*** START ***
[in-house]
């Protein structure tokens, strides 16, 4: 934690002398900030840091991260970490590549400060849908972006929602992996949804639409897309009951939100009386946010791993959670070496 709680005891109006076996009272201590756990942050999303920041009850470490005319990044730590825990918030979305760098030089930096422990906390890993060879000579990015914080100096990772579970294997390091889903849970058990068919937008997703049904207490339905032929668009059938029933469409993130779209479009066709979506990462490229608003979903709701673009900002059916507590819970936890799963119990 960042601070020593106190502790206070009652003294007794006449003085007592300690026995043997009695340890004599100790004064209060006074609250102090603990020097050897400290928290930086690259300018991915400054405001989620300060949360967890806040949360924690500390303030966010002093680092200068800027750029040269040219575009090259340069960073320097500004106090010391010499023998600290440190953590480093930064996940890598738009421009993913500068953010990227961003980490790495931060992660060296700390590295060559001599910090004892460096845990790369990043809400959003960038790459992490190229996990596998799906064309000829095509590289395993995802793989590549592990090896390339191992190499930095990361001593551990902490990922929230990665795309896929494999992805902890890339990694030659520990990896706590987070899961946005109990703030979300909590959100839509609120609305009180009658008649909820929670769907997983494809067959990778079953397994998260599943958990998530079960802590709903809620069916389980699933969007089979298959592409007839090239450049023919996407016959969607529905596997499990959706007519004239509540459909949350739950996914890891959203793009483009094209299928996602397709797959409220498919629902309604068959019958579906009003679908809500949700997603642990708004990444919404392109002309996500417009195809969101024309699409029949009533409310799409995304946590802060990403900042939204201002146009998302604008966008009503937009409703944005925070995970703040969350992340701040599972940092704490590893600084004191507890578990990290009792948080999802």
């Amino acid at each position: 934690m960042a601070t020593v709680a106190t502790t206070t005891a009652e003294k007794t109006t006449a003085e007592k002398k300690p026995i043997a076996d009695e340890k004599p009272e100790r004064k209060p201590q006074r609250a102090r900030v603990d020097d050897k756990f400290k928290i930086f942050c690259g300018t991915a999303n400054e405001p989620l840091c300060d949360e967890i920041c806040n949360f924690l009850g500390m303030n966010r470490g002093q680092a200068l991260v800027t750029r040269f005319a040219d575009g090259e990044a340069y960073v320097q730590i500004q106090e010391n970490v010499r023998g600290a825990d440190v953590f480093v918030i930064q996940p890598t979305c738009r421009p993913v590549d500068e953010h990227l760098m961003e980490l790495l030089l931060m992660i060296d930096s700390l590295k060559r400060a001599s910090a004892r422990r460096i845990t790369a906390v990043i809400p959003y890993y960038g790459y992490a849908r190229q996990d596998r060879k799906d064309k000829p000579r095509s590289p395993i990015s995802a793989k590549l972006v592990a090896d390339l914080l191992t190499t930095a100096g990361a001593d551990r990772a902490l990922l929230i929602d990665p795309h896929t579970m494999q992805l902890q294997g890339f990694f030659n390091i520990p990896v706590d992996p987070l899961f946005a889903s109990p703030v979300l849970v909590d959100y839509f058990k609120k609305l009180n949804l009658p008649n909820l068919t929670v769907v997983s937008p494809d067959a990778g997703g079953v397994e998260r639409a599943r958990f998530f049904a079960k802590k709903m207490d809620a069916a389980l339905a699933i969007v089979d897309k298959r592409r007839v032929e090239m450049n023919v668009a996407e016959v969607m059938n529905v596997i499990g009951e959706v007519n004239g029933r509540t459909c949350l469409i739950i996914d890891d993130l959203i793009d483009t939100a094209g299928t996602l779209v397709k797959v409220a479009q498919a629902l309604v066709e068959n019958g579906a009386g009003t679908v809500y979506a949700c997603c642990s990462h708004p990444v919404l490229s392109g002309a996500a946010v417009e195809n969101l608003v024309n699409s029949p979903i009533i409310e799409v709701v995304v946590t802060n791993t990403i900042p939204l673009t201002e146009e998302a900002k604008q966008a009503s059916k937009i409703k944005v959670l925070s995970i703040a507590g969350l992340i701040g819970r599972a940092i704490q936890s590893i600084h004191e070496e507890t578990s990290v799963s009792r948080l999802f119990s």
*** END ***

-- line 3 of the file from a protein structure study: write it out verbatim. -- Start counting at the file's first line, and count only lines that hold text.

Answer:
């Amino acid at each position: 934690m960042a601070t020593v709680a106190t502790t206070t005891a009652e003294k007794t109006t006449a003085e007592k002398k300690p026995i043997a076996d009695e340890k004599p009272e100790r004064k209060p201590q006074r609250a102090r900030v603990d020097d050897k756990f400290k928290i930086f942050c690259g300018t991915a999303n400054e405001p989620l840091c300060d949360e967890i920041c806040n949360f924690l009850g500390m303030n966010r470490g002093q680092a200068l991260v800027t750029r040269f005319a040219d575009g090259e990044a340069y960073v320097q730590i500004q106090e010391n970490v010499r023998g600290a825990d440190v953590f480093v918030i930064q996940p890598t979305c738009r421009p993913v590549d500068e953010h990227l760098m961003e980490l790495l030089l931060m992660i060296d930096s700390l590295k060559r400060a001599s910090a004892r422990r460096i845990t790369a906390v990043i809400p959003y890993y960038g790459y992490a849908r190229q996990d596998r060879k799906d064309k000829p000579r095509s590289p395993i990015s995802a793989k590549l972006v592990a090896d390339l914080l191992t190499t930095a100096g990361a001593d551990r990772a902490l990922l929230i929602d990665p795309h896929t579970m494999q992805l902890q294997g890339f990694f030659n390091i520990p990896v706590d992996p987070l899961f946005a889903s109990p703030v979300l849970v909590d959100y839509f058990k609120k609305l009180n949804l009658p008649n909820l068919t929670v769907v997983s937008p494809d067959a990778g997703g079953v397994e998260r639409a599943r958990f998530f049904a079960k802590k709903m207490d809620a069916a389980l339905a699933i969007v089979d897309k298959r592409r007839v032929e090239m450049n023919v668009a996407e016959v969607m059938n529905v596997i499990g009951e959706v007519n004239g029933r509540t459909c949350l469409i739950i996914d890891d993130l959203i793009d483009t939100a094209g299928t996602l779209v397709k797959v409220a479009q498919a629902l309604v066709e068959n019958g579906a009386g009003t679908v809500y979506a949700c997603c642990s990462h708004p990444v919404l490229s392109g002309a996500a946010v417009e195809n969101l608003v024309n699409s029949p979903i009533i409310e799409v709701v995304v946590t802060n791993t990403i900042p939204l673009t201002e146009e998302a900002k604008q966008a009503s059916k937009i409703k944005v959670l925070s995970i703040a507590g969350l992340i701040g819970r599972a940092i704490q936890s590893i600084h004191e070496e507890t578990s990290v799963s009792r948080l999802f119990s």